A Strongly Absorbing Class of Non-Natural Labels for Probing Protein Electrostatics and Solvation with FTIR and 2D IR Spectroscopies

TitleA Strongly Absorbing Class of Non-Natural Labels for Probing Protein Electrostatics and Solvation with FTIR and 2D IR Spectroscopies
Publication TypeJournal Article
Year of Publication2013
AuthorsWoys AM, Mukherjee S, Skoff DR, Moran SD, Zanni MT
Secondary TitleThe Journal of Physical Chemistry B
Volume117
Issue17
Pagination5009-5018
Date Published03/2013
Abstract

A series of non-natural infrared probes is reported that consist of a metal-tricarbonyl modified with a −(CH2)n– linker and cysteine-specific leaving group. They can be site-specifically attached to proteins using mutagenesis and similar protocols for EPR spin labels, which have the same leaving group. We characterize the label’s frequencies and lifetimes using 2D IR spectroscopy in solvents of varying dielectric. The frequency range spans 10 cm–1, and the variation in lifetimes ranges from 6 to 19 ps, indicating that these probes are very sensitive to their environments. Also, we attached probes with −(CH2)–, −(CH2)3–, and −(CH2)4– linkers to ubiquitin at positions 6 and 63 and collected spectra in aqueous buffer. The frequencies and lifetimes were correlated for 3C and 4C linkers, as they were in the solvents, but did not correlate for the 1C linker. We conclude that lifetime measures solvation, whereas frequency reflects the electrostatics of the environment, which in the case of the 1C linker is a measure of the protein electrostatic field. We also labeled V71C α-synuclein in buffer and membrane-bound. Unlike most other infrared labels, this label has extremely strong cross sections and thus can be measured with 2D IR spectroscopy at sub-millimolar concentrations. We expect that these labels will find use in studying the structure and dynamics of membrane-bound, aggregated, and kinetically evolving proteins for which high signal-to-noise at low protein concentrations is imperative.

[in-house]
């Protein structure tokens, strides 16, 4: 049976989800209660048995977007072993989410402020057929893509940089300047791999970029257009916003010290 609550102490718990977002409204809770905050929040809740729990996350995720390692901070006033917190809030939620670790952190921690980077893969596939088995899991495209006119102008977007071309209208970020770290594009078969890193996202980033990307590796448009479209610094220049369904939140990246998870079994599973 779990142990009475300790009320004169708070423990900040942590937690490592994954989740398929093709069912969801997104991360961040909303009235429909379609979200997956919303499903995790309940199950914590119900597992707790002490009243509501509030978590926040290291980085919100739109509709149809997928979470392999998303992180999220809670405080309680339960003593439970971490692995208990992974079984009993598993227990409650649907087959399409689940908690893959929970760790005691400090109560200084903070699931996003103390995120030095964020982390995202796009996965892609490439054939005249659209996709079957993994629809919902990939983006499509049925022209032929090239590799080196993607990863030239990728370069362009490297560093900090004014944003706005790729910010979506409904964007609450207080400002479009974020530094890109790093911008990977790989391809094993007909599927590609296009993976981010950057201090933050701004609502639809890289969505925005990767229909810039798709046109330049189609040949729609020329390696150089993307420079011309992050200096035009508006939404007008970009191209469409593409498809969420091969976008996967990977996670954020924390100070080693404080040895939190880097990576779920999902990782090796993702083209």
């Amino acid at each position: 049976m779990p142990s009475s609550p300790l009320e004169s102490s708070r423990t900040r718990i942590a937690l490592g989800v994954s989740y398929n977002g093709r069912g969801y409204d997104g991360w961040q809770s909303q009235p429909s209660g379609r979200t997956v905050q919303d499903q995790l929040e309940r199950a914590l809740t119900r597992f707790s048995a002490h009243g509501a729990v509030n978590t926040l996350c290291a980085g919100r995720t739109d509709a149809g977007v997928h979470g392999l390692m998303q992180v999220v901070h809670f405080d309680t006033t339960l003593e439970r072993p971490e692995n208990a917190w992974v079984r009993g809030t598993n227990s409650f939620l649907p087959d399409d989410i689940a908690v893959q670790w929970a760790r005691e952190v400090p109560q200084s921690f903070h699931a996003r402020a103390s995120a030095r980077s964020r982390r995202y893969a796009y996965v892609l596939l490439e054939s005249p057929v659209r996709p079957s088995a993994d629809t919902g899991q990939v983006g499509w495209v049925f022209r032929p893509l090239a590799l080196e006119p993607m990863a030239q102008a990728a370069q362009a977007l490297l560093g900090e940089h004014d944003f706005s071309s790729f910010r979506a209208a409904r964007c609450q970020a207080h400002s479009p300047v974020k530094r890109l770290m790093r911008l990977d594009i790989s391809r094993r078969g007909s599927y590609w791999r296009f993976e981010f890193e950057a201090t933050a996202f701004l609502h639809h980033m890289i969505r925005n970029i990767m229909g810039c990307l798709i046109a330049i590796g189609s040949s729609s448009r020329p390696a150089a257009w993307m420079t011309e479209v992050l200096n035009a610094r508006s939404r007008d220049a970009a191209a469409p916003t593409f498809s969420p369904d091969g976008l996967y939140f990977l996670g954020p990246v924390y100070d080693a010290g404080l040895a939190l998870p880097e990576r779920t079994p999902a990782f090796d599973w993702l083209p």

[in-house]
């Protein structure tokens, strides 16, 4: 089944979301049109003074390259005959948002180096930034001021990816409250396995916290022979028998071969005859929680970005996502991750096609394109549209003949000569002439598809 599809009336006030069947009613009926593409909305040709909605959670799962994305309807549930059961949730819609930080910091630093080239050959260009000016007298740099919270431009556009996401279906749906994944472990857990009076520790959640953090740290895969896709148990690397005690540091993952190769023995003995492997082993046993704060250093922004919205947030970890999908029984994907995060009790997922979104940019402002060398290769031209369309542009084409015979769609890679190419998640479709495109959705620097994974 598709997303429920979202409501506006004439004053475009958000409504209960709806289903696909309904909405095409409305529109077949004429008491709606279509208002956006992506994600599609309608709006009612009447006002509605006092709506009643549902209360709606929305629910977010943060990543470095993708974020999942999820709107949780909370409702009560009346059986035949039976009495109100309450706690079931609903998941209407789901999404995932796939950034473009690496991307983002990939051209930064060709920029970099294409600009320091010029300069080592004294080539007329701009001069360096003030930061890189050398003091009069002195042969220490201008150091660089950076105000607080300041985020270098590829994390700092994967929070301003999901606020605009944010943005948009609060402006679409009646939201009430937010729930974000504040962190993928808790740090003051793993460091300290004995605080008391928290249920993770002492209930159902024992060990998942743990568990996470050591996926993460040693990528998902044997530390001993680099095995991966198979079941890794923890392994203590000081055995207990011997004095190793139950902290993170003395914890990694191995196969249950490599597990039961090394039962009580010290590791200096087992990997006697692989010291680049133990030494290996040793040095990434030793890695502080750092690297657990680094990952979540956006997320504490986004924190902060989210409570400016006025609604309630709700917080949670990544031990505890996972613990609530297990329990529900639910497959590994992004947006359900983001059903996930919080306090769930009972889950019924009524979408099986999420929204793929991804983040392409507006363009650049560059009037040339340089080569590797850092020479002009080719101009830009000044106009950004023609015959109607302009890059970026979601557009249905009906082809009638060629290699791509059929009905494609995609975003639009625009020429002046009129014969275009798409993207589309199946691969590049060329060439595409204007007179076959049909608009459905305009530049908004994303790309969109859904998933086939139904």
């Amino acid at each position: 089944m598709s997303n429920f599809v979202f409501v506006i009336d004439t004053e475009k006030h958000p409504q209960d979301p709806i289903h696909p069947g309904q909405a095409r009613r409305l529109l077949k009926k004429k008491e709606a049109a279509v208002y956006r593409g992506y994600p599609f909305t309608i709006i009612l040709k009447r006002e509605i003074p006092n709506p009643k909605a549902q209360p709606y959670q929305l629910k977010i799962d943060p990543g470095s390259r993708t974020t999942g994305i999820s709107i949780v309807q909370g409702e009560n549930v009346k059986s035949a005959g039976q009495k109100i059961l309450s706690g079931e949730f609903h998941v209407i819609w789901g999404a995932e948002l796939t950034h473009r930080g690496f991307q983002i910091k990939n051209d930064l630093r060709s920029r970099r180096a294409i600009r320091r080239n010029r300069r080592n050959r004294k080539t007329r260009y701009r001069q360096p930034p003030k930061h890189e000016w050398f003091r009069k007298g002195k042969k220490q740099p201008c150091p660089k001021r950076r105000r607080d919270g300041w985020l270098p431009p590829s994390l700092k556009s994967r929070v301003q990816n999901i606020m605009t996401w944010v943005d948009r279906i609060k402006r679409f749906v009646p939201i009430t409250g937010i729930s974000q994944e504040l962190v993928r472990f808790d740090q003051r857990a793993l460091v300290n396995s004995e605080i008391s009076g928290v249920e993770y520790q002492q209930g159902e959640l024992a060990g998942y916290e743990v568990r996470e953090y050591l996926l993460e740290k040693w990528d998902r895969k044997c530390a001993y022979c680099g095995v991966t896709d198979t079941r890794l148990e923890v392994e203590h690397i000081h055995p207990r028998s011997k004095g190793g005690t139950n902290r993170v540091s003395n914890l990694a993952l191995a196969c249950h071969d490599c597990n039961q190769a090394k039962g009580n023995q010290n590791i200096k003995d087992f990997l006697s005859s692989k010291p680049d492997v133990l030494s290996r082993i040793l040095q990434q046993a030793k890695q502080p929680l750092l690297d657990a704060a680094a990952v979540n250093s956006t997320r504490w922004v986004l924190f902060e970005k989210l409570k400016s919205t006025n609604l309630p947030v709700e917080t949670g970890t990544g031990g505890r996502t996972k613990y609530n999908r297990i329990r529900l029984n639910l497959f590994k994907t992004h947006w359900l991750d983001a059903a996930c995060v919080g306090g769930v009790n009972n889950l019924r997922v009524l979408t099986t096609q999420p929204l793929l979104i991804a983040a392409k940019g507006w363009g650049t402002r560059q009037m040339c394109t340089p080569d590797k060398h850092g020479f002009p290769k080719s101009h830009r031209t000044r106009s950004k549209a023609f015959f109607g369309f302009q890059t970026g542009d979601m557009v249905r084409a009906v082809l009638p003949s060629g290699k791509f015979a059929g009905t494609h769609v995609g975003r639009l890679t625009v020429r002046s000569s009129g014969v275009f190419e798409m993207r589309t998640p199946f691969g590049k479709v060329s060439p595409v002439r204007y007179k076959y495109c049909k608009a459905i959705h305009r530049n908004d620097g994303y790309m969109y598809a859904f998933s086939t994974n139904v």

URLhttp://www.ncbi.nlm.nih.gov/pubmed/23537223
DOI10.1021/jp402946c.
Short TitleJ. Phys. Chem. B